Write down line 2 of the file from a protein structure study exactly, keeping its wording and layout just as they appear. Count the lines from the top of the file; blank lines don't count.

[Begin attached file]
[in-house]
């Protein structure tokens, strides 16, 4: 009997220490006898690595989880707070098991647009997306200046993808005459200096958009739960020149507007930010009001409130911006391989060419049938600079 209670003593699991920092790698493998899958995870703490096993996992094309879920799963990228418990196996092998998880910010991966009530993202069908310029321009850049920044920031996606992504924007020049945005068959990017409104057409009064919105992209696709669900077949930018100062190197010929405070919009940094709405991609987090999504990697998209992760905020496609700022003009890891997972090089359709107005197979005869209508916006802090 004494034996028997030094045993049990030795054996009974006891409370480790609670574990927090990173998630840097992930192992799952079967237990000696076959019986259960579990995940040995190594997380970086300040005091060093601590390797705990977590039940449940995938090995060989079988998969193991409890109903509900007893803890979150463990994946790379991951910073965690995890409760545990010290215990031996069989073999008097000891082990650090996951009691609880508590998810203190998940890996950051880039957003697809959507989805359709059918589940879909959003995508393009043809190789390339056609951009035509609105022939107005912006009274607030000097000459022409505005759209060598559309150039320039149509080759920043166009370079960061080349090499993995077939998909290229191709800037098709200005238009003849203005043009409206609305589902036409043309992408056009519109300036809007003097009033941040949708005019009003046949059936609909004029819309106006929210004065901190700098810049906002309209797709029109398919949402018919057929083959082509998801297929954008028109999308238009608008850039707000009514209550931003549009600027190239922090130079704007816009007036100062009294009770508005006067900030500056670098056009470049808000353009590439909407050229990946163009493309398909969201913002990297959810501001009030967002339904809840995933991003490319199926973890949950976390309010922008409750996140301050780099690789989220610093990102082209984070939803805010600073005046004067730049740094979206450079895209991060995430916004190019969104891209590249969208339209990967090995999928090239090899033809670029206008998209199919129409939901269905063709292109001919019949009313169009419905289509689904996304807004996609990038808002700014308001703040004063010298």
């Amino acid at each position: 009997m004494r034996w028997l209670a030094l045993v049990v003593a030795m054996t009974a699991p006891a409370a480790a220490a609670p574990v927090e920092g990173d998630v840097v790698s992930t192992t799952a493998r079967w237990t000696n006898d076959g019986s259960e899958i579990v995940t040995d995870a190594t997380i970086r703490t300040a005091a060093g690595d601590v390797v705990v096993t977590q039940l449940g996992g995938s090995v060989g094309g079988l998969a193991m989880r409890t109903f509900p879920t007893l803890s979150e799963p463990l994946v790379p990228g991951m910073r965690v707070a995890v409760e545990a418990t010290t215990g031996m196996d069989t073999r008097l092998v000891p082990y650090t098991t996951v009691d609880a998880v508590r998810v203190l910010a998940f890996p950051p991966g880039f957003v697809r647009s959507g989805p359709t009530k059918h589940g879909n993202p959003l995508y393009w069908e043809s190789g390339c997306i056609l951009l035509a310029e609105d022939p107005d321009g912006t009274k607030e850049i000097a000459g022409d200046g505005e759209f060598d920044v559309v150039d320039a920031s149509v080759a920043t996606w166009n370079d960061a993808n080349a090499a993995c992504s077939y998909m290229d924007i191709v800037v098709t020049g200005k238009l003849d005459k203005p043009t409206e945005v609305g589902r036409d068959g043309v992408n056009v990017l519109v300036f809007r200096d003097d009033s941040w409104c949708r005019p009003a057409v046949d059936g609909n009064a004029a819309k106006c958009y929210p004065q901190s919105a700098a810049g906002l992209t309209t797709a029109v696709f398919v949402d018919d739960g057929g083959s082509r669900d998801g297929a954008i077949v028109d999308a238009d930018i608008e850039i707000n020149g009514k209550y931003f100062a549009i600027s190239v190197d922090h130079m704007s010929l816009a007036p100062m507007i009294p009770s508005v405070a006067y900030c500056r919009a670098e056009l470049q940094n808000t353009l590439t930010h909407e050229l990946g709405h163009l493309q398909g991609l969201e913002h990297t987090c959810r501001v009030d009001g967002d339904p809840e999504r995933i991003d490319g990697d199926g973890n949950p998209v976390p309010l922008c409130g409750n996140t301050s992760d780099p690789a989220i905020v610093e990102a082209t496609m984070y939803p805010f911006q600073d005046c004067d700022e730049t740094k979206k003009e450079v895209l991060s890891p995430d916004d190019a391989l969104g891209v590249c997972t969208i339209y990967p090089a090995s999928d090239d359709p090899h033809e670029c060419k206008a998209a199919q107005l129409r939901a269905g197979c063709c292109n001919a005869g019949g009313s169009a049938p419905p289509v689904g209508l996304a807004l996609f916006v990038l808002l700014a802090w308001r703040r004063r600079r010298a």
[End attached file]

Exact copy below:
């Protein structure tokens, strides 16, 4: 009997220490006898690595989880707070098991647009997306200046993808005459200096958009739960020149507007930010009001409130911006391989060419049938600079 209670003593699991920092790698493998899958995870703490096993996992094309879920799963990228418990196996092998998880910010991966009530993202069908310029321009850049920044920031996606992504924007020049945005068959990017409104057409009064919105992209696709669900077949930018100062190197010929405070919009940094709405991609987090999504990697998209992760905020496609700022003009890891997972090089359709107005197979005869209508916006802090 004494034996028997030094045993049990030795054996009974006891409370480790609670574990927090990173998630840097992930192992799952079967237990000696076959019986259960579990995940040995190594997380970086300040005091060093601590390797705990977590039940449940995938090995060989079988998969193991409890109903509900007893803890979150463990994946790379991951910073965690995890409760545990010290215990031996069989073999008097000891082990650090996951009691609880508590998810203190998940890996950051880039957003697809959507989805359709059918589940879909959003995508393009043809190789390339056609951009035509609105022939107005912006009274607030000097000459022409505005759209060598559309150039320039149509080759920043166009370079960061080349090499993995077939998909290229191709800037098709200005238009003849203005043009409206609305589902036409043309992408056009519109300036809007003097009033941040949708005019009003046949059936609909004029819309106006929210004065901190700098810049906002309209797709029109398919949402018919057929083959082509998801297929954008028109999308238009608008850039707000009514209550931003549009600027190239922090130079704007816009007036100062009294009770508005006067900030500056670098056009470049808000353009590439909407050229990946163009493309398909969201913002990297959810501001009030967002339904809840995933991003490319199926973890949950976390309010922008409750996140301050780099690789989220610093990102082209984070939803805010600073005046004067730049740094979206450079895209991060995430916004190019969104891209590249969208339209990967090995999928090239090899033809670029206008998209199919129409939901269905063709292109001919019949009313169009419905289509689904996304807004996609990038808002700014308001703040004063010298």